Once the email was opened, there was no turning back. This was real. This happened. I did this. I immediately knew that I had to tell my parents and my closest friends, but as a bit of a surprise to me, I received nothing but support from those closest to me. I truly believe that it was due to the fact that I was already beating myself up for the mistakes I had made. I also had to inform many of the group leaders that I am involved with that I would have to take a step back for the semester, but it truly reinsured me that I had the support of so many friends and colleagues.  After breaking the news to everyone, I emailed my advisers about a thousand times in one day. My adviser, Dr. Sindt. began to tell me how academic probation was not meant to be punitive but more of a way of getting back on track, and that was exactly my attitude for the next semester.

Step 3: Figuring it out

Now I know it is real. Now I know that I have to step up my game. Luckily, the academic advising office set me up with literally everything I could possibly need to have a successful semester. I was assigned a study consultant, a study adviser, and had to meet with my adviser as often as possible. Although these did seem like punitive measures originally, I learned to realize that this is what I should have been doing all along. I came to the realization that there are so many amazing resources that Hopkins offers to us, but now I just had to seek them out. One main resource that I had neglected during my time at Hopkins was the library. I honestly spent more time in the library during my first week on academic probation than I had during my entire first year at Hopkins.

Step 4: Seeking it out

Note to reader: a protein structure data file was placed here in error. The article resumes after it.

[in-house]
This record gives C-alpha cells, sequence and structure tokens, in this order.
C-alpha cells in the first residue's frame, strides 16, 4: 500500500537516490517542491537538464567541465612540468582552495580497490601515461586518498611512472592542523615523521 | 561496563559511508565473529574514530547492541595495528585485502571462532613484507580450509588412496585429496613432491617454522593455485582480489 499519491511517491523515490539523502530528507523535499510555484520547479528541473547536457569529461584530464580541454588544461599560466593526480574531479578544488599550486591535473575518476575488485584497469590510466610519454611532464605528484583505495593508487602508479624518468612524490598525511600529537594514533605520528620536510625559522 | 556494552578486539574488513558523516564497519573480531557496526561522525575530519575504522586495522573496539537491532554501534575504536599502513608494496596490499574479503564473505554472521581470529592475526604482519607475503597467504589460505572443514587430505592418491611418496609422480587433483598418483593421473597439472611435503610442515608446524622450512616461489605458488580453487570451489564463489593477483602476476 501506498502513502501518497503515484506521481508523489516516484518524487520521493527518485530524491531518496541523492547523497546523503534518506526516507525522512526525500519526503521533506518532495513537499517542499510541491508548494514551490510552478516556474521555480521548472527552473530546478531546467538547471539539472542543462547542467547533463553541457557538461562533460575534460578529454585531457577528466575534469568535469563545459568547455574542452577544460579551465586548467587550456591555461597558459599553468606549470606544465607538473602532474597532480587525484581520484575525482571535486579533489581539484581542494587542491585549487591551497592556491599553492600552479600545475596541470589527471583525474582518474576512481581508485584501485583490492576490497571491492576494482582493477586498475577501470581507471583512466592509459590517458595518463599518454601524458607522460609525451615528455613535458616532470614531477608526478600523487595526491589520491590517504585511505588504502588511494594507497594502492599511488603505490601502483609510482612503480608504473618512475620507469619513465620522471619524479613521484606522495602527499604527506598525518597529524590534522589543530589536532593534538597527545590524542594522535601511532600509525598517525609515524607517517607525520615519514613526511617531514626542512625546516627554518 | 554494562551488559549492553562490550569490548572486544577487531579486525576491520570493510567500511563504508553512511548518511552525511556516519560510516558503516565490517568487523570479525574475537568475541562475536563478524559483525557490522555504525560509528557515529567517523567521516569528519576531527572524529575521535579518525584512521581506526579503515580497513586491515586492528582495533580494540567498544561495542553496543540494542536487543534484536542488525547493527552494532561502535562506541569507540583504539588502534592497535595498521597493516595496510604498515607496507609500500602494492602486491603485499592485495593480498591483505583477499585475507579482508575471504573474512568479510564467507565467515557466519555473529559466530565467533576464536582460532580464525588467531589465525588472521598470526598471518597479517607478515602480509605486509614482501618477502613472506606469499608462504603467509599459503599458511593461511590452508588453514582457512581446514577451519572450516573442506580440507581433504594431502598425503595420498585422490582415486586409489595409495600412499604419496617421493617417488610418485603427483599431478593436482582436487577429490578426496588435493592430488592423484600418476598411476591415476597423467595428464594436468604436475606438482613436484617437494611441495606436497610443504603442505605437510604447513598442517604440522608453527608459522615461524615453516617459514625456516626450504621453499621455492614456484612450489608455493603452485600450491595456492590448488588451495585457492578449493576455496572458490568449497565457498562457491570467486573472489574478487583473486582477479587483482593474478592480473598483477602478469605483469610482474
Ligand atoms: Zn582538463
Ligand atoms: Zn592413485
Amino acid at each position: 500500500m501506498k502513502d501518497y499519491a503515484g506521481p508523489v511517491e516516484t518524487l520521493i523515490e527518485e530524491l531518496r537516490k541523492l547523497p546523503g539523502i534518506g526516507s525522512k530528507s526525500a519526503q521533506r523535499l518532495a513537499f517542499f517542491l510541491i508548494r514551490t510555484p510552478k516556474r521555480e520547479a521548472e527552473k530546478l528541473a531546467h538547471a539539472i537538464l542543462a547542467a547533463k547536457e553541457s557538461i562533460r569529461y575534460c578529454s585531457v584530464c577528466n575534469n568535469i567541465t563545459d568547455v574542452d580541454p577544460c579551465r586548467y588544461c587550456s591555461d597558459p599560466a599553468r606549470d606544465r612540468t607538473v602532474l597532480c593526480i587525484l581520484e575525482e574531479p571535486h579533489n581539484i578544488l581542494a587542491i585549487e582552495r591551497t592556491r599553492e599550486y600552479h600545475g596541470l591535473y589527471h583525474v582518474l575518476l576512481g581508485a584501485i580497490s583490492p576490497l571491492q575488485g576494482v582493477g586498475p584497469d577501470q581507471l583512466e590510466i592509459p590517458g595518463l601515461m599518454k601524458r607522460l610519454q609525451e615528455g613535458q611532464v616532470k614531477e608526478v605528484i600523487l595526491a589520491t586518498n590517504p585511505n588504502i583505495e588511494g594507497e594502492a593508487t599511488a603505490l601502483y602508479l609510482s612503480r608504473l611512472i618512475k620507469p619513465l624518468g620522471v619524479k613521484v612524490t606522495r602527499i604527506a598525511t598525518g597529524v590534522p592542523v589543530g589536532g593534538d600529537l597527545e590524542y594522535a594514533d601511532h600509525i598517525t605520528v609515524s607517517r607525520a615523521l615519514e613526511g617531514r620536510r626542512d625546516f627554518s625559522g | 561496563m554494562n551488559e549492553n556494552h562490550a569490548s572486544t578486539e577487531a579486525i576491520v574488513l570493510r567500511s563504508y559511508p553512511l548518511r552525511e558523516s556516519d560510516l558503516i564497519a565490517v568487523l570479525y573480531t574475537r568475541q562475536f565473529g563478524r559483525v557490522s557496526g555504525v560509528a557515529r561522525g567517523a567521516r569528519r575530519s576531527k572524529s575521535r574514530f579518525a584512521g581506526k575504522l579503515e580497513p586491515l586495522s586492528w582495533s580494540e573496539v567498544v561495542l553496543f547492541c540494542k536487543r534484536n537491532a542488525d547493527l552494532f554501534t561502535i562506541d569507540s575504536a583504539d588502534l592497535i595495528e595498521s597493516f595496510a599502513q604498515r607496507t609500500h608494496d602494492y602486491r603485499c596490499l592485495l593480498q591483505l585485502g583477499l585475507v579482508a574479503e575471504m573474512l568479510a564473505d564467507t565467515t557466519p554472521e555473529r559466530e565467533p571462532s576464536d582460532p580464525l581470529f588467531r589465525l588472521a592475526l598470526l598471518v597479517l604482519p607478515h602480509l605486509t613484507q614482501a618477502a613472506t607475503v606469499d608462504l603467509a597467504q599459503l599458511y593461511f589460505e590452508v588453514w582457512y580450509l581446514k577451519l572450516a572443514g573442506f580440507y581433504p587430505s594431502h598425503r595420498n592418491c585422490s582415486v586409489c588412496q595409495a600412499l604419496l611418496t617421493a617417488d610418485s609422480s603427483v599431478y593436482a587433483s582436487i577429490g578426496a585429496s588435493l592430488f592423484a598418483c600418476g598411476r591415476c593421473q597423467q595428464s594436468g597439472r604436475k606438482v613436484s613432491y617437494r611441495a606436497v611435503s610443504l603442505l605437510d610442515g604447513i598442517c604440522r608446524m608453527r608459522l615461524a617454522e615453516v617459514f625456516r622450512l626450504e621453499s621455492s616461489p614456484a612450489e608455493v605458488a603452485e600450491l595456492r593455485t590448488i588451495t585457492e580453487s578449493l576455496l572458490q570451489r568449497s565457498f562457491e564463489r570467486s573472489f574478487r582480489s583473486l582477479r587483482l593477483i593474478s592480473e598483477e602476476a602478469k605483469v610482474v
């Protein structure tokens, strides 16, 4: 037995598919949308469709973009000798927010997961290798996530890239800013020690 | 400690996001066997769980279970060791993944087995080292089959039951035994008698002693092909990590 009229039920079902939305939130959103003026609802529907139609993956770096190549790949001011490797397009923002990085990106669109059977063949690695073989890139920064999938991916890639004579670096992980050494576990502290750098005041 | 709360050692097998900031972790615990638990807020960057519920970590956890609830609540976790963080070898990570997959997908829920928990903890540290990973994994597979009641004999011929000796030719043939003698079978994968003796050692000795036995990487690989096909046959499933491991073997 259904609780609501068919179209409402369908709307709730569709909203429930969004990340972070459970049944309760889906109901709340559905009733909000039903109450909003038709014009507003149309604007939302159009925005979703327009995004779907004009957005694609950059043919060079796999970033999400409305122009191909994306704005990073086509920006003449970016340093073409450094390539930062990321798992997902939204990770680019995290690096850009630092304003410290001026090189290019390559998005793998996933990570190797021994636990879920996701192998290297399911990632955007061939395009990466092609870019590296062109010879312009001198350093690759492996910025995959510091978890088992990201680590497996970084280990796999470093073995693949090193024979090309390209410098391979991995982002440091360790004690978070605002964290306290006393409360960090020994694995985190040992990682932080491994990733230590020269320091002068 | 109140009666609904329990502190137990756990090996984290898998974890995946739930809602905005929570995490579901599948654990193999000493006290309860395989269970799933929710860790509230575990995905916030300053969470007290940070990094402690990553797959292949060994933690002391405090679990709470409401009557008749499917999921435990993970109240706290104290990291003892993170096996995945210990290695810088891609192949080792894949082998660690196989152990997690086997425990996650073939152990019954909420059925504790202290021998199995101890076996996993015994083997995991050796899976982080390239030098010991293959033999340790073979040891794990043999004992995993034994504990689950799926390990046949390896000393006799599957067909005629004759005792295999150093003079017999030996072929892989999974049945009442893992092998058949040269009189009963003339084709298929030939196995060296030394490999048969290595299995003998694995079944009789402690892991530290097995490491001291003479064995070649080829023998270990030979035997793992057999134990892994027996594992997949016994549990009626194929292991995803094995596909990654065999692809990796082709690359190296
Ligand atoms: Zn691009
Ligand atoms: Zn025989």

Now that my advisers, among many others, have laid out the path to success for me, it was now my turn to take their help and seek out help along the way. This included finding people to hold me accountable to attending classes, finding study partners and tutors, and mostly, asking my professors for help. There were so many times last semester that I was frankly scared to ask anything of my professors, but that quickly changed this semester. I began going to office hours, asking for meetings, and staying after class, especially once I realized that professors are people too. As silly as it may seem, I was finally able to go to professors and ask how their day was going, or about a concept in class that I did not understand, or about how I should study for the upcoming exam. These meetings with professors quickly became the most important step on my path to getting off of ac pro.

Step 5: Finishing it out

Not only did I get off of ac pro, I finished the semester with satisfactory scores and with the highest GPA I have gotten in a semester yet at Hopkins. This was no small feat for me, and certainly not something I did on my own. It was the most rewarding semester for me and the most challenging thing I have ever been through.  I am so thankful for my family, friends, and Hopkins staff for helping me to realize my full potential. I am thankful for everyone who studied with me at ungodly hours. I am thankful for everyone (especially my mom) who held me accountable for going to class and paying attention in class. During this past semester, I have found new interests, new resources, and a new love for the campus that I call home. As crazy as it may seem, I am proud to report that Hopkins does not want you to fail, that you will make it through academic probation, and that you are smart enough to be at Hopkins.

I AM THANKFUL FOR AC PRO.

5 Signs You’re a Southerner at a Northern School

5 Signs You’re a Southerner at a Northern School

One of the best decisions I have made in my life has been to spread my wings and to learn to fly on my own, and that happened for me by attending college out of state. It is also one of the scariest decisions I have ever had to make, especially knowing that I would be in for such an extreme culture shock moving from my home in rural Louisiana to my new home at Hopkins. As much as adjusting has been hard and probably will continue, it has been the most fulfilling experience of my life and I would not change a thing. If anything, the main thing I have learned through this experience is to embrace your what you may believe to be your shortcomings, because they just may help you in the long run. Here are a list of the five things that have proven to be so true about southern and northern stereotypes and that have ultimately guided my transition to having two homes.